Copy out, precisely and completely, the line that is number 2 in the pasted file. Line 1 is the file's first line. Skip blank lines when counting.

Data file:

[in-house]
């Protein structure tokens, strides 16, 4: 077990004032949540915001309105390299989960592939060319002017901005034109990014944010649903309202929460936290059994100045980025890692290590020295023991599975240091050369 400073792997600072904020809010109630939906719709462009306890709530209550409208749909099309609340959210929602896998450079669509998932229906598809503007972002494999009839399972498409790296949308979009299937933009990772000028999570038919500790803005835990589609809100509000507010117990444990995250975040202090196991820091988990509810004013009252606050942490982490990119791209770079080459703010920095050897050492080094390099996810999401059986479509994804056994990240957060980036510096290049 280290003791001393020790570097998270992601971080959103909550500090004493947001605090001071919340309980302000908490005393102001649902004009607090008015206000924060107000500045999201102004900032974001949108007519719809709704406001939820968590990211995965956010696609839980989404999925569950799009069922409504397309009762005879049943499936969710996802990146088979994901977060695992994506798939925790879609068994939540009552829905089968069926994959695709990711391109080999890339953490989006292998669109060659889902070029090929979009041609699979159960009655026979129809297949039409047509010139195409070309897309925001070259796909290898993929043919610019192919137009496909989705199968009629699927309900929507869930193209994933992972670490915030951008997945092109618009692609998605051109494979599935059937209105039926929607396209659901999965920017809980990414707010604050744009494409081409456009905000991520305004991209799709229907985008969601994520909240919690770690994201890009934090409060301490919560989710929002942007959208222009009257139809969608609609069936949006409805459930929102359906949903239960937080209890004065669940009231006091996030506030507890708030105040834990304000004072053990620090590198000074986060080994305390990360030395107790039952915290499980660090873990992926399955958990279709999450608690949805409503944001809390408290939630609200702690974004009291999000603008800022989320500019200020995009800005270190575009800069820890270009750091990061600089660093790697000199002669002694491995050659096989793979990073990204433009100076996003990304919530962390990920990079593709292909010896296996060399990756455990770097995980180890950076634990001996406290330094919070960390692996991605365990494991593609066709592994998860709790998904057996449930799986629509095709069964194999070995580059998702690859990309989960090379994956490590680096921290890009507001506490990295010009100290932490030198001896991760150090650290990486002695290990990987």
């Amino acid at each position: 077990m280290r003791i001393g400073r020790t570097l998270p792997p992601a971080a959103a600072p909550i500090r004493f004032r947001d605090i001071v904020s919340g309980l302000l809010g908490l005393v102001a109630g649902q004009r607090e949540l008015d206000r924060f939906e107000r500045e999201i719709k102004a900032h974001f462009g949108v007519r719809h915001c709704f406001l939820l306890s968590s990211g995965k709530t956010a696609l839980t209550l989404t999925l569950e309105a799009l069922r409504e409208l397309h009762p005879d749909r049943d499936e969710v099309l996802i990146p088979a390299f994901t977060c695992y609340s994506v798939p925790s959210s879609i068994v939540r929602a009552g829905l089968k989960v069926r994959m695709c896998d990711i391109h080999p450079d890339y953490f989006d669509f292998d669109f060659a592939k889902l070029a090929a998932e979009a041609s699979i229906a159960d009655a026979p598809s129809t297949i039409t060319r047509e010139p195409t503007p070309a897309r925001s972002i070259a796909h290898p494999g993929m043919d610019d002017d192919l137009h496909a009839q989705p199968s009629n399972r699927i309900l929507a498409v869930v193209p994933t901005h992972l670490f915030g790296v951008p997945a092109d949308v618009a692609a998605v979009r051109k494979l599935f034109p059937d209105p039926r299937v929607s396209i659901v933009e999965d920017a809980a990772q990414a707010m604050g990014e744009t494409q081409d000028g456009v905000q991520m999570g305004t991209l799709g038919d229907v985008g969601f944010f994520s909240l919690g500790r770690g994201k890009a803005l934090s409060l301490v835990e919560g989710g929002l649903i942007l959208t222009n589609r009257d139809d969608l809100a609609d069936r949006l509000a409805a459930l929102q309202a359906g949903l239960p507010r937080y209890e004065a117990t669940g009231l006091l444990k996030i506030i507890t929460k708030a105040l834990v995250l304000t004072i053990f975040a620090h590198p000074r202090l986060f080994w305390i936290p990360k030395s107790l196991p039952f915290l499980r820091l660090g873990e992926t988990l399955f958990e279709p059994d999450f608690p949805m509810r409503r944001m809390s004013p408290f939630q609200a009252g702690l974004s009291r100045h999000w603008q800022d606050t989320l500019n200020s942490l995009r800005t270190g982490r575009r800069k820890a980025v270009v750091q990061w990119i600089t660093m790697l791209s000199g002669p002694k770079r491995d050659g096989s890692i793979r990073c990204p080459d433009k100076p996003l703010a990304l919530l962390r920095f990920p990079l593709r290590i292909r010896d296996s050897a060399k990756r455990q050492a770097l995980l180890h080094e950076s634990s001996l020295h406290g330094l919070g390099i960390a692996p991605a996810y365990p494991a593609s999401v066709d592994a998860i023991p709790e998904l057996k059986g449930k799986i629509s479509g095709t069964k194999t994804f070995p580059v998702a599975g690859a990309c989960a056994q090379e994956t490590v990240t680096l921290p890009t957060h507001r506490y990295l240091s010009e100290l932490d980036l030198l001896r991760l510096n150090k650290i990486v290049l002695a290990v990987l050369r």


């Protein structure tokens, strides 16, 4: 077990004032949540915001309105390299989960592939060319002017901005034109990014944010649903309202929460936290059994100045980025890692290590020295023991599975240091050369 400073792997600072904020809010109630939906719709462009306890709530209550409208749909099309609340959210929602896998450079669509998932229906598809503007972002494999009839399972498409790296949308979009299937933009990772000028999570038919500790803005835990589609809100509000507010117990444990995250975040202090196991820091988990509810004013009252606050942490982490990119791209770079080459703010920095050897050492080094390099996810999401059986479509994804056994990240957060980036510096290049 280290003791001393020790570097998270992601971080959103909550500090004493947001605090001071919340309980302000908490005393102001649902004009607090008015206000924060107000500045999201102004900032974001949108007519719809709704406001939820968590990211995965956010696609839980989404999925569950799009069922409504397309009762005879049943499936969710996802990146088979994901977060695992994506798939925790879609068994939540009552829905089968069926994959695709990711391109080999890339953490989006292998669109060659889902070029090929979009041609699979159960009655026979129809297949039409047509010139195409070309897309925001070259796909290898993929043919610019192919137009496909989705199968009629699927309900929507869930193209994933992972670490915030951008997945092109618009692609998605051109494979599935059937209105039926929607396209659901999965920017809980990414707010604050744009494409081409456009905000991520305004991209799709229907985008969601994520909240919690770690994201890009934090409060301490919560989710929002942007959208222009009257139809969608609609069936949006409805459930929102359906949903239960937080209890004065669940009231006091996030506030507890708030105040834990304000004072053990620090590198000074986060080994305390990360030395107790039952915290499980660090873990992926399955958990279709999450608690949805409503944001809390408290939630609200702690974004009291999000603008800022989320500019200020995009800005270190575009800069820890270009750091990061600089660093790697000199002669002694491995050659096989793979990073990204433009100076996003990304919530962390990920990079593709292909010896296996060399990756455990770097995980180890950076634990001996406290330094919070960390692996991605365990494991593609066709592994998860709790998904057996449930799986629509095709069964194999070995580059998702690859990309989960090379994956490590680096921290890009507001506490990295010009100290932490030198001896991760150090650290990486002695290990990987």